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Cigar Spirits: Knob Creek 25th Anniversary and Wild Turkey Master’s Keep Decades Straight Kentucky Bourbons

21 Jun 2017

These days most new bourbons seem to fit into one of two general categories: young bourbons lacking an age statement with a marketing emphasis on boutique craftsmanship, and well-aged bourbons that are highly limited and expensive. Today I try two new limited edition bourbons distinctly in the latter category.

Knob Creek 25th Anniversary celebrates a quarter century since the introduction of Knob Creek, one of the first premium “small batch” bourbons (before that was such a crowded category). Made by Jim Beam, it is a single-barrel offering bottled at cask-strength (120- to 125-proof) and aged 12 to 13 years.

Wild Turkey Master’s Keep Decades is the second Master’s Keep release, a follow-up to a seven-year-old bourbon released in 2015. Decades is a blend of 10- and 20-year-old bourbon.

Tasting Notes

Knob Creek 25th Anniversary ($125)
122-proof (61% ABV), barreled 2/25/2004
Color: Dark mahogany
Nose: Roast corn, vanilla, and cedar
Palate: Praline, cherries, and toasted oak
Finish: Very long with vanilla, allspice, and wood

Wild Turkey Master’s Keep Decades ($150)
104-proof, mix of 10-year-old and 20-year-old bourbon
Color: Deep copper
Nose: Spice cake, raisins, and oak
Palate: Resin, ginger, allspice, and toffee
Finish: Medium in length with clove and malted cereal

Both bourbons are surprisingly similar, with lots of woodsy spice yet enough sweetness to avoid being called over-oaked. Each is very enjoyable neat, as neither has too much heat (particularly impressive for the 122-proof Knob Creek).

Both feature a combination of finesse and full flavor that pairs well with almost any cigar. For the Knob Creek 25th Anniversary, I’d particularly suggest a rich Broadleaf cigar like the Mi Querida or Jaime Garcia Reserva Especial. For the Wild Turkey Decades, try a balanced yet full-flavored cigar like the Davidoff Nicaragua or RoMaCraft Aquitaine.

The price of each bourbon is the biggest downside, especially considering the excellent bourbons each company makes at far lower prices (Rare Breed and Russell’s Reserve from Wild Turkey, and the regular Knob Creek Single Barrel or Booker’s from Beam). These are bourbons I’d suggest you try first at a bar before splurging for a bottle. Still, for fans of Wild Turkey and Knob Creek, respectively, Wild Turkey Master’s Keep Decades and Knob Creek 25th Anniversary keep the character of their younger brethren while showing off the depth of flavor that extra aging and expert barrel selection can achieve.

Patrick S

photo credit: Stogie Guys

Quick Smoke: Lost & Found El Suavesito

18 Jun 2017

Each Saturday and Sunday we’ll post a Quick Smoke: not quite a full review, just our brief verdict on a single cigar of “buy,” “hold,” or “sell.”

Lost & Found Cigars, formerly known as Impromptu, is a testament to the difference marketing can make, since someone else couldn’t sell the cigars in a previous form. The company releases small batches of well-aged cigars that were “lost” then “found” in the aging rooms of various factories, under a catchy, off-beat name with corresponding art. One of two recent releases, El Suavesito ($7.50) is a 2010 vintage corona gorda made with Dominican Piloto Cubano, Criollo ’98, and Nicaraguan Habano tobaccos. The firmly-constructed cigar features a greenish-brown wrapper and an uneven burn. Flavors are dominated by cedary spice, though there are also musty notes and black pepper. Some Lost & Found smokes have impressed me quite a bit, but El Suavasito isn’t one of them.

Verdict = Sell.

Patrick S

photo credit: Stogie Guys

Quick Smoke: My Father The Judge

11 Jun 2017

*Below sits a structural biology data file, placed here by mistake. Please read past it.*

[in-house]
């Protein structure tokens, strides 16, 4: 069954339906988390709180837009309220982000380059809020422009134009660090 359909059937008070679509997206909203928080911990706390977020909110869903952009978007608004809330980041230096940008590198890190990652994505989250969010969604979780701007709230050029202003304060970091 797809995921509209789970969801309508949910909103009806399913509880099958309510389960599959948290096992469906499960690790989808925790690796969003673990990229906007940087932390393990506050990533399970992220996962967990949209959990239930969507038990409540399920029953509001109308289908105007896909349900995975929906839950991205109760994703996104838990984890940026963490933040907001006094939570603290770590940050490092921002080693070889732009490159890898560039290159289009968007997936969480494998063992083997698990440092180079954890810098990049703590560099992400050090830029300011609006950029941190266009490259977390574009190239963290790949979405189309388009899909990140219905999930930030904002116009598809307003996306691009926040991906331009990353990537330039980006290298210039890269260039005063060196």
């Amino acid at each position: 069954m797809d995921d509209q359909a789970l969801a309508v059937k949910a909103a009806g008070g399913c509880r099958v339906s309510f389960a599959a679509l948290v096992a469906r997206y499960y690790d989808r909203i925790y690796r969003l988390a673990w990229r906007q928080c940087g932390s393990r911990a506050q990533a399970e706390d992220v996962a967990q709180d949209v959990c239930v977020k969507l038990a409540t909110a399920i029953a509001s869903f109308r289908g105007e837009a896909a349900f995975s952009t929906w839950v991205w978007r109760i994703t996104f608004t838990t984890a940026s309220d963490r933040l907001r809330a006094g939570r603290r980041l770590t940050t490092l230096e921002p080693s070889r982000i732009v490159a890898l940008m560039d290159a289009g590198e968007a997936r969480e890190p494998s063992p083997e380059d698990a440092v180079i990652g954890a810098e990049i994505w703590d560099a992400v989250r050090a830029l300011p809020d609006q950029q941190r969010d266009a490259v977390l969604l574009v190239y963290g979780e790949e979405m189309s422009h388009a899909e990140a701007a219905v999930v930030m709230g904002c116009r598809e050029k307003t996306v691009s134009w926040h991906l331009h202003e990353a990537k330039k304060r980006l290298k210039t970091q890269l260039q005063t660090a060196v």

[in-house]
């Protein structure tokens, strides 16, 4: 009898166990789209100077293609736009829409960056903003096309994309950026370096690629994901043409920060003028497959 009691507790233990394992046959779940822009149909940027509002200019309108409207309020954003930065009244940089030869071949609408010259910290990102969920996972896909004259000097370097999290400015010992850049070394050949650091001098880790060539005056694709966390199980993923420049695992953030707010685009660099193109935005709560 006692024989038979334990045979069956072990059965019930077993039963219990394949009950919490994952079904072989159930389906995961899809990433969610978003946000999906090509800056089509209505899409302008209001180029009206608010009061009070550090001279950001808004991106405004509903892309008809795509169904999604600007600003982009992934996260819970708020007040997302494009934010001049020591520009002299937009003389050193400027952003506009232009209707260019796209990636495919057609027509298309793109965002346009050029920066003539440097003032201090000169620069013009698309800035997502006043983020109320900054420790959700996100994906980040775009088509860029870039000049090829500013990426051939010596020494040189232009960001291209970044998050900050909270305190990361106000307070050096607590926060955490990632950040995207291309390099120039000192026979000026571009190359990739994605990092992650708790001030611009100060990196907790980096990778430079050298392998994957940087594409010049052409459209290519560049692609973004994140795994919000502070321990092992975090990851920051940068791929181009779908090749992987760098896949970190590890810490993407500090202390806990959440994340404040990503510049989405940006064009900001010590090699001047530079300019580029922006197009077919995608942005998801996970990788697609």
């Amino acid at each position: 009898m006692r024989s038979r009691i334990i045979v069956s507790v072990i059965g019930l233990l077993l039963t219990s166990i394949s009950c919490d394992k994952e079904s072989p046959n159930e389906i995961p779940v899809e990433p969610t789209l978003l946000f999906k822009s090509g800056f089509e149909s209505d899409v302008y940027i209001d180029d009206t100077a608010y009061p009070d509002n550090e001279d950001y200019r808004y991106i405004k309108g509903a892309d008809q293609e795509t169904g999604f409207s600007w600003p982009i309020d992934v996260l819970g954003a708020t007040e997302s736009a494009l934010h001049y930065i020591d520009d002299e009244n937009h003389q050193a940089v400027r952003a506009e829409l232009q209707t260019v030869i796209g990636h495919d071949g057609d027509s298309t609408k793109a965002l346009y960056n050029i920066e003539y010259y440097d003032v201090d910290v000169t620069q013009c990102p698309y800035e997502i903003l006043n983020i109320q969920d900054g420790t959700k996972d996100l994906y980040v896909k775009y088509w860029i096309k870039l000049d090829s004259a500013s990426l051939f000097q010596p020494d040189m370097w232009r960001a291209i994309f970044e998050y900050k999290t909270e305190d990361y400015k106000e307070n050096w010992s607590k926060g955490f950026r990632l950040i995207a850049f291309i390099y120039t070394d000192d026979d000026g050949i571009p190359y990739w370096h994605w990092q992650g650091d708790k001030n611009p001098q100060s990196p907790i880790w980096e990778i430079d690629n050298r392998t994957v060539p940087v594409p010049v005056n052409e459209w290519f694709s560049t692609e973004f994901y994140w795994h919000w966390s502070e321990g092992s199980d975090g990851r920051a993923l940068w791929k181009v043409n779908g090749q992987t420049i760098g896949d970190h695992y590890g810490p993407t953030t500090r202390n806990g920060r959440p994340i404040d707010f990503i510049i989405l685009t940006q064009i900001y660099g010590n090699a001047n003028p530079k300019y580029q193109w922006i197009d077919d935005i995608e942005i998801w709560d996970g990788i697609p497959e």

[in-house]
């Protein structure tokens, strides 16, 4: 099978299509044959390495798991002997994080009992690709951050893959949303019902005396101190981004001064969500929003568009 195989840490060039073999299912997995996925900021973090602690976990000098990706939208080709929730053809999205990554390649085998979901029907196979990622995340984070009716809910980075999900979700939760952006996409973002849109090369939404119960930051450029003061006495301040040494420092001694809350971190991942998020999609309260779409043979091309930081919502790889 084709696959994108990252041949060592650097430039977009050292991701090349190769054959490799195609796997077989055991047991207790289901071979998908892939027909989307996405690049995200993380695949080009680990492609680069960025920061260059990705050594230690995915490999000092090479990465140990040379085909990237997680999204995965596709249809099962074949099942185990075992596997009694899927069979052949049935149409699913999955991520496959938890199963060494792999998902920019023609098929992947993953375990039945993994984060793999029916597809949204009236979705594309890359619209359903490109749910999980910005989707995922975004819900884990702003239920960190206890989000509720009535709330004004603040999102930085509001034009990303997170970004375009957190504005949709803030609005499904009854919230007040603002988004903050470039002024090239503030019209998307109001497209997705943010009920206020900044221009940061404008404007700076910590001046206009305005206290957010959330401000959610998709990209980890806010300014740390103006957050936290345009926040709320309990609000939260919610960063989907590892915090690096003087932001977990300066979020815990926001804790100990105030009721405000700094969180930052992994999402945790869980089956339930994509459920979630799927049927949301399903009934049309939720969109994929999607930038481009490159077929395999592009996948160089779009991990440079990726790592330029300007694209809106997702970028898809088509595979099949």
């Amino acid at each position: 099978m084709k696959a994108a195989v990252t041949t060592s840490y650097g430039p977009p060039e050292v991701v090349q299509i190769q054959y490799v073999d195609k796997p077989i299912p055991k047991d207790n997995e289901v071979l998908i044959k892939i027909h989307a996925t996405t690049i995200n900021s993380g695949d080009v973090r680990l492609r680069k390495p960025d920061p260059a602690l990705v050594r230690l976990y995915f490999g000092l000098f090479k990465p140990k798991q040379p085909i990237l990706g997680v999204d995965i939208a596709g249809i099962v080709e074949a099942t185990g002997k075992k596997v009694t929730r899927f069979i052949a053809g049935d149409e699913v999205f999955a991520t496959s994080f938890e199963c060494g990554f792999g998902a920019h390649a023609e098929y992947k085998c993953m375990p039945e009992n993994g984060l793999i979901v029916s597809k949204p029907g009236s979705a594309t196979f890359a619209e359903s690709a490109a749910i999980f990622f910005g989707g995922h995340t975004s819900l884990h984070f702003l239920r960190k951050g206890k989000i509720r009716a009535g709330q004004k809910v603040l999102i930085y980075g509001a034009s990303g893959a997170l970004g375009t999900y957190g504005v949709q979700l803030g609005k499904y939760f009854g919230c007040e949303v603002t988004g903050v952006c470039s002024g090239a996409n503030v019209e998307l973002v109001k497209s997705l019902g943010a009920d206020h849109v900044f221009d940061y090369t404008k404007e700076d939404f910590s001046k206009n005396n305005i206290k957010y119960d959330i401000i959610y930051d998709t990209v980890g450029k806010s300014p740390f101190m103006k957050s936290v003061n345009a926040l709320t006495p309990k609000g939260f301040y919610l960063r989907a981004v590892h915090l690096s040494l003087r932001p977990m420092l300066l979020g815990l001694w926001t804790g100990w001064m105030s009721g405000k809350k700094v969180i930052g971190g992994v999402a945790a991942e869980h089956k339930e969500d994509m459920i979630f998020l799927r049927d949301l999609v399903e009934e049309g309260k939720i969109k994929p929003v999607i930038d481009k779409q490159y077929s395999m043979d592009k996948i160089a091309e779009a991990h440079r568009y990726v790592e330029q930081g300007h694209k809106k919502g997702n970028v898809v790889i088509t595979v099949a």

Each Saturday and Sunday we’ll post a Quick Smoke: not quite a full review, just our brief verdict on a single cigar of “buy,” “hold,” or “sell.”

A successful cigar line almost always spurs line extensions. The positive reception to the Garcia family’s My Father line has meant many new variations over the years. The Judge tweaks the blend by using a dark brown Ecuadorian Sumatra wrapper around dual Nicaraguan Corojo and Criollo binders and filler the Garcia’s farms in Nicaragua. Available in two sizes, I smoked the longer one (6 x 56), as opposed to the shorter version (5 x 60). It has lots of coffee notes along with roast nuts, earth, leather, and pepper spice, with just a little bit of creaminess. It’s a medium- to full-bodied smoke, and even though it isn’t my favorite My Father blend, it is still a very good smoke.

Verdict = Buy.

Patrick S

photo credit: Stogie Guys

Cigar Tip: Buying Cigars for Weddings or Other Big Groups

7 Jun 2017

If you’re a regular reader, there’s a good chance you’re the go-to cigar guy (or gal) with some of your friends or family. As someone who has written about cigars for over a decade, I certainly find myself in that that situation, which is why I recently provided cigars for a family wedding attended by 200 people. (It was at least the fifth wedding for which I’ve provided this service in nearly as many years.)

The experience got me thinking about some good rules for buying cigars for big groups,  be the occasion a large bachelor party, a wedding, or something even bigger. Next time you get the call to provide cigars for such a group, here are five things to consider:

Don’t Underestimate Numbers

Celebrations are when the very occasional cigar smokers smoke their occasional cigars. So make sure you have enough cigars for everyone who may want to have one. There’s nothing worse than running out of cigars at a festive occasion. If you’re unsure how many to buy, buy an extra, affordable box you’ll be happy to smoke by yourself if you don’t need to open it and put it aside just in case.

Figure Out a Reasonable Budget

If you are buying two boxes or more, costs can add up quickly. It isn’t hard to spend $200 or more on a box of 20 or 25 cigars. Buying cigars that cost an arm and a leg will probably be wasted on most people, so think about a price point where you get something you are proud to share but is also reasonably priced.

Know Your Crowd

Continuing on the point above, remember that, statistically, it’s unlikely many (or even any) of your guests smoke cigars frequently. Even fewer spend lots of time reading about them. Frankly, lots of cigars will probably be lit then abandoned half-smoked (or worse). So don’t buy anything you will be sad getting wasted. I find, if you shop around, you can get a fine box of 20 or 25 cigars in the $80 to $125 range.

It’s Not About You